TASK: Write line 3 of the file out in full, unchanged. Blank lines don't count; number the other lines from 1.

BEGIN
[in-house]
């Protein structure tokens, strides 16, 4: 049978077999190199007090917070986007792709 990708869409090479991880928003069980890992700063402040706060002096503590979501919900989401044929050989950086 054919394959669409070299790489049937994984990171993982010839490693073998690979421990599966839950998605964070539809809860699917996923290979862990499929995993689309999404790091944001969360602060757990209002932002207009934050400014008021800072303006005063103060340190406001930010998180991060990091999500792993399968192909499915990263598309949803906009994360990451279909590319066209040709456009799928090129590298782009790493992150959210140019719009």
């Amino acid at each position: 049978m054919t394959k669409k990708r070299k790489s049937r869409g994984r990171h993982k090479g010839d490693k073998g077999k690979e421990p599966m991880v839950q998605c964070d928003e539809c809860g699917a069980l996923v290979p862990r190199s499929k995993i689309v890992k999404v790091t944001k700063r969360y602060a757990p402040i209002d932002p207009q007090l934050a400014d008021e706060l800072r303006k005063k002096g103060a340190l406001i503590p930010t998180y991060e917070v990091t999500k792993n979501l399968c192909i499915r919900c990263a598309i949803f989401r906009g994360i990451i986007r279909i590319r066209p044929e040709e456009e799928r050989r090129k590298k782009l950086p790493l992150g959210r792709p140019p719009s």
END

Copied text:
């Amino acid at each position: 049978m054919t394959k669409k990708r070299k790489s049937r869409g994984r990171h993982k090479g010839d490693k073998g077999k690979e421990p599966m991880v839950q998605c964070d928003e539809c809860g699917a069980l996923v290979p862990r190199s499929k995993i689309v890992k999404v790091t944001k700063r969360y602060a757990p402040i209002d932002p207009q007090l934050a400014d008021e706060l800072r303006k005063k002096g103060a340190l406001i503590p930010t998180y991060e917070v990091t999500k792993n979501l399968c192909i499915r919900c990263a598309i949803f989401r906009g994360i990451i986007r279909i590319r066209p044929e040709e456009e799928r050989r090129k590298k782009l950086p790493l992150g959210r792709p140019p719009s």